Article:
Moss, is humor writer from Tennessee. She writes a
weekly human interest column about daily life and the funny
things that happen to everyone.
She has written for the Daily News of Kingsport, Griffin Journal,
Oakridge Now, Atlanta Woman Magazine, Aberdeen Examiner, Angleton
Advocate, and Smyrna AM, a supplement of the Murfreesboro Daily News
Journal. She has been
published by Voyageur Press, McGraw Hill, and the good folks
at Guidepost Books. Her articles have appeared in
numerous anthologies and other publications, both in print and online.
She is a
former board member and past Editor of the Columnists.com, website of the National Society of Newspaper
oldest and largest professional organization
for columnists. She is the Web Editor of
Humorists.com and a founder of the Southern Humorists writers'
organization. She is writer, editor, and webmaster of HumorColumnist.com.
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Online Since 1999
||OED say OK...
OED says OMG, FYI, LOL OK
you know what the title of this article means, you are
probably now in the majority of English language users. Yes,
these abbreviations, formerly the property of young people
sending text messages, are now considered actual words.
Who says, you say? Oxford English Dictionary, or OED, as they
define themselves in their own dictionary.
OED is considered by most experts to be the word on words, or
final authority on what is considered authentic usage. The
English language is constantly changing, and the OED updates
four times a year to stay up with the latest trends.
So, while you are busy telling kids to straighten up, quit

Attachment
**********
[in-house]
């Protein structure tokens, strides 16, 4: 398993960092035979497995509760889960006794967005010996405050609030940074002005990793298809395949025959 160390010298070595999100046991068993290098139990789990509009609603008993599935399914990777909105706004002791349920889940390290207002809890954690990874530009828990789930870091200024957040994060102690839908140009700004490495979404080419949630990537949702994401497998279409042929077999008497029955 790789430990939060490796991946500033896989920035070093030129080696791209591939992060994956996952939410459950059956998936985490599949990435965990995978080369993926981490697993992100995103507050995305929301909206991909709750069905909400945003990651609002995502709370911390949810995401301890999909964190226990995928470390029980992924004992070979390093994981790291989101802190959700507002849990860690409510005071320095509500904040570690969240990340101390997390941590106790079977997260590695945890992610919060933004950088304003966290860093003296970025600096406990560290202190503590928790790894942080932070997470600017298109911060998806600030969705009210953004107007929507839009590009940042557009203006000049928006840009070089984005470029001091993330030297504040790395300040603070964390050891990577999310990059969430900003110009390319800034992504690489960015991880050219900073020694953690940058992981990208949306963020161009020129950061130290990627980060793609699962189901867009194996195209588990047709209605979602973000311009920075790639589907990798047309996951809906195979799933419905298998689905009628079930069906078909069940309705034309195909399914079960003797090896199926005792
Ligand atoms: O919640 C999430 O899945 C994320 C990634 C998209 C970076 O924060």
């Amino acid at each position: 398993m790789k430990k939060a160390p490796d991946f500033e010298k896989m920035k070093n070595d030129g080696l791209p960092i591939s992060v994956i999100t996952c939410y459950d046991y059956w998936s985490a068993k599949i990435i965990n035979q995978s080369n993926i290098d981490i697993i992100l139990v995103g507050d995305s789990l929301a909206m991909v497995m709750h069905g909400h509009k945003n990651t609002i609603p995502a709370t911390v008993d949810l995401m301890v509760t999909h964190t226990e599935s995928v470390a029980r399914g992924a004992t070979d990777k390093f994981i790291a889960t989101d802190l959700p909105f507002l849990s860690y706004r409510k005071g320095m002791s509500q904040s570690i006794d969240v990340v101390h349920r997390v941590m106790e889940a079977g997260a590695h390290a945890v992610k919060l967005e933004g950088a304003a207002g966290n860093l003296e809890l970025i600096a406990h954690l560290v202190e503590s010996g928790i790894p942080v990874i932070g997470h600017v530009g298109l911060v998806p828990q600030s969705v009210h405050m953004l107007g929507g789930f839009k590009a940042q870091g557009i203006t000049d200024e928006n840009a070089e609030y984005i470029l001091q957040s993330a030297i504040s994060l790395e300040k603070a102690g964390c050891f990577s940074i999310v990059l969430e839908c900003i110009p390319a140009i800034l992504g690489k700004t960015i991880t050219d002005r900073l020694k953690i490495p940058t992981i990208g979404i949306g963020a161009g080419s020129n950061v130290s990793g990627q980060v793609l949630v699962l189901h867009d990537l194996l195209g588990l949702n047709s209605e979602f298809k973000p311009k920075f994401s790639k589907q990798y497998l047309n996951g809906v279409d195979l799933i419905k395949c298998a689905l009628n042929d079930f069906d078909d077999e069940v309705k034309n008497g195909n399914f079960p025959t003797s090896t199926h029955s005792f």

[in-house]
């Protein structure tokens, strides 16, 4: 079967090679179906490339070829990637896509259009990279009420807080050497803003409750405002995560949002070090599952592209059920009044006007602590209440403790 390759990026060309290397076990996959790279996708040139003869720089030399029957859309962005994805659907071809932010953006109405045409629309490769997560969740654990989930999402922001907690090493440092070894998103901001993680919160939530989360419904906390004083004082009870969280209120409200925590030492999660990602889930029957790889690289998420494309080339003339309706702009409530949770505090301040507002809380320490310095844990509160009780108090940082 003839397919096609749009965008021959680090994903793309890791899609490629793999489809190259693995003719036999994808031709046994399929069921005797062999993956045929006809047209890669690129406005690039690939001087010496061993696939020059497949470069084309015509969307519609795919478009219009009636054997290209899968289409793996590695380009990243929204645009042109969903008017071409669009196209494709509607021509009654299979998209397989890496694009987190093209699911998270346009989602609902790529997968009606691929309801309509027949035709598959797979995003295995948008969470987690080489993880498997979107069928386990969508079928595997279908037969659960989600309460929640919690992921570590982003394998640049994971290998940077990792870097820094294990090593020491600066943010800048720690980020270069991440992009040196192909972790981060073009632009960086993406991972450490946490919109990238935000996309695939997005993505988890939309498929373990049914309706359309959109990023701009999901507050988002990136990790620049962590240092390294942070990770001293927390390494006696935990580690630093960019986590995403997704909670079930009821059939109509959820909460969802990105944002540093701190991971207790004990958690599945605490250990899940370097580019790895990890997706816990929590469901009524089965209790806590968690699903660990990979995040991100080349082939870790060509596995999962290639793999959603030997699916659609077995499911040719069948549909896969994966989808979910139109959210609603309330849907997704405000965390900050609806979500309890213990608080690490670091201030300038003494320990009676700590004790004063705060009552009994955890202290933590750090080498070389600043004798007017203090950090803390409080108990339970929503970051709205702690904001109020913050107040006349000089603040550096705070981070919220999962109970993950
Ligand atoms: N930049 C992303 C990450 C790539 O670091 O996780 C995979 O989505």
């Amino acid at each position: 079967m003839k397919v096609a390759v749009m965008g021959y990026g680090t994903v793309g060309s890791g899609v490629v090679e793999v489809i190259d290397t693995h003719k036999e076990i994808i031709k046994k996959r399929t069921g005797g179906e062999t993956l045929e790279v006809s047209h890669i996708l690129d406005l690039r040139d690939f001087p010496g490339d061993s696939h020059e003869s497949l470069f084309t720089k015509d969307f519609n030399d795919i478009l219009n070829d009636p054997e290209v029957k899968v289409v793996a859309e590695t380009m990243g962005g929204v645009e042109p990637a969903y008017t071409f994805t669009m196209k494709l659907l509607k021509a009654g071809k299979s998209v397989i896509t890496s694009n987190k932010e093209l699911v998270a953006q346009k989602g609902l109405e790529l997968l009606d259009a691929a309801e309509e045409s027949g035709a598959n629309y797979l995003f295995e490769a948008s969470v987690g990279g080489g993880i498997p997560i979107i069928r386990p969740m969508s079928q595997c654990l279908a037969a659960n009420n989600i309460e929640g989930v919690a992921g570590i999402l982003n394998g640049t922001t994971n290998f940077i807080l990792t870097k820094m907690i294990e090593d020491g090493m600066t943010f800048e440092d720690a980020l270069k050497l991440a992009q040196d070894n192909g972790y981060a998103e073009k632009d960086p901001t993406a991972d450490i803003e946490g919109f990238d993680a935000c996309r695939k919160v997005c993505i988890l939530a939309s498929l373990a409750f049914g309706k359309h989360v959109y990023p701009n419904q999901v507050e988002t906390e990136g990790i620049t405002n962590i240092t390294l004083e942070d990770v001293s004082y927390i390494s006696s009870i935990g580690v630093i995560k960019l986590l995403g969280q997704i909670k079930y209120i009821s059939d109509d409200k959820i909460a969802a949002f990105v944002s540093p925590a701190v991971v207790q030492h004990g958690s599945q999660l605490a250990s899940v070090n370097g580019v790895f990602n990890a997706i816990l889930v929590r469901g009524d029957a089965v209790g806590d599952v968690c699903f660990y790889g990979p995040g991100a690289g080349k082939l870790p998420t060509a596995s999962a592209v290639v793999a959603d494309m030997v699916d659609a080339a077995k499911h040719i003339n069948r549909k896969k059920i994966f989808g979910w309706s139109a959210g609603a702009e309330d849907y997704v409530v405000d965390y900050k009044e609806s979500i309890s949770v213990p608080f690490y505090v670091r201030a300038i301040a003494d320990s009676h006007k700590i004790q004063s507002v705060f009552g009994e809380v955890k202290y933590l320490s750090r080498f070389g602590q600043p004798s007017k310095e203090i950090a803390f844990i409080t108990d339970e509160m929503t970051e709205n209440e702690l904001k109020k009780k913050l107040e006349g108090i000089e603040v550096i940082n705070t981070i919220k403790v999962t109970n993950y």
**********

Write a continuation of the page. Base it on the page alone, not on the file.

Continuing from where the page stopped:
being too lazy to spell out words, get rid of the chewing gum,
and pull up their pants, the dictionary is telling them what an
old fuddy-duddy you are and that common electronic abbreviations
are perfectly OK for everyday use.
A word is considered a word when it comes into common usage and
most people know what it means. Words no longer come into use
from teachers or wordsmiths who generally respect formal
language and grammar usage. Words now sneak into the vocabulary
online through the back door of the internet in apps
(applications) such as Twitter, where the number of characters
used in a message is limited to 140 and you can say more by
Text messages on smart phones simply take too long if you
use enough time to type out an entire word say many users, and
so words are abbreviated in a clever way that makes sense
to the sender and receiver, even if it does not make sense to
anyone else. Some of the abbreviations make more sense than
others, and before you know it, everyone is jumping on the
abbreviation bandwagon. Part of the attraction of using the
abbreviations is being in the know and on the cutting edge of a
I must admit that I've been guilty of using all of these
abbreviations in informal writing, and even a few others that I
can't mention here because the dictionary doesn't approve or
them, at least not yet. However, now that certain text
message abbreviations have been officially anointed and blessed
by the dictionary writers, we can probably expect to see them
popping up in all sorts of places: newspapers, magazines,
articles and books as well as on our cell phones.
If you are behind the times, you can only blame yourself. While
you were busy worrying about minor details, such as whether
Google is a noun or a verb, the language kept right on going
down the fast lane as fast as the internet could carry it. BTW
(by the way), Google is both a proper noun and a verb these
days. Pretty soon it will probably be an adjective or an
I kind of suspected things were going south when smiley's
came into common usage as a noun by using symbols that represent
a smiling face. Now "heart" has gone in the same
direction. We used to love finding a new way to express
ourselves. Now we <3 New York, not to mention new words, and
:-) when we think something is funny. Words, it seems, just
won't behave themselves.
We tweet on Twitter, but tweets are tweets, not twits, which are
still very foolish people. Of course, that could all change the
next time the OED is updated. Maybe FYI, OMG, and LOL are not so
bad after all.
There is one realy good thing about the ever-changing world
of the dictionary, IMHO. That is that words can also fall into
disfavor and be removed when they are no longer commonly
Some days I feel so old, if thou knowest what I mean.
Copyright 2011 Sheila Moss
Copyright 2011 Sheila Moss
Nashville, TN 37219
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